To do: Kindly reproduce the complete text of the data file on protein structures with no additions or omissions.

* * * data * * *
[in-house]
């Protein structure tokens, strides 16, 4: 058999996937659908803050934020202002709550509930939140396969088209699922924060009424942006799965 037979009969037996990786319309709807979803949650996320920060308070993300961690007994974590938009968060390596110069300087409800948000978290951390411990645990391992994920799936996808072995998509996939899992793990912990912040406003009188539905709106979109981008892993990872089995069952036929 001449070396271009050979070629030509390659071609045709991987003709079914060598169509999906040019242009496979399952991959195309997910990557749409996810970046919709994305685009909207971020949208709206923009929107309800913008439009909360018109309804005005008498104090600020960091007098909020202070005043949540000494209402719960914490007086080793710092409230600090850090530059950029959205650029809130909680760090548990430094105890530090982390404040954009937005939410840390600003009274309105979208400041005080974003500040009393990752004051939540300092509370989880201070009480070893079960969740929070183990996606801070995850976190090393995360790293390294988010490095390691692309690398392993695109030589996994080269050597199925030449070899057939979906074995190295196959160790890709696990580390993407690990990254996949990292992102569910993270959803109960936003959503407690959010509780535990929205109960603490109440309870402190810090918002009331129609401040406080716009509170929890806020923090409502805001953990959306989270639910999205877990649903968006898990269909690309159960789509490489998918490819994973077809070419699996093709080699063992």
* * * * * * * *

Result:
[in-house]
């Protein structure tokens, strides 16, 4: 058999996937659908803050934020202002709550509930939140396969088209699922924060009424942006799965 037979009969037996990786319309709807979803949650996320920060308070993300961690007994974590938009968060390596110069300087409800948000978290951390411990645990391992994920799936996808072995998509996939899992793990912990912040406003009188539905709106979109981008892993990872089995069952036929 001449070396271009050979070629030509390659071609045709991987003709079914060598169509999906040019242009496979399952991959195309997910990557749409996810970046919709994305685009909207971020949208709206923009929107309800913008439009909360018109309804005005008498104090600020960091007098909020202070005043949540000494209402719960914490007086080793710092409230600090850090530059950029959205650029809130909680760090548990430094105890530090982390404040954009937005939410840390600003009274309105979208400041005080974003500040009393990752004051939540300092509370989880201070009480070893079960969740929070183990996606801070995850976190090393995360790293390294988010490095390691692309690398392993695109030589996994080269050597199925030449070899057939979906074995190295196959160790890709696990580390993407690990990254996949990292992102569910993270959803109960936003959503407690959010509780535990929205109960603490109440309870402190810090918002009331129609401040406080716009509170929890806020923090409502805001953990959306989270639910999205877990649903968006898990269909690309159960789509490489998918490819994973077809070419699996093709080699063992």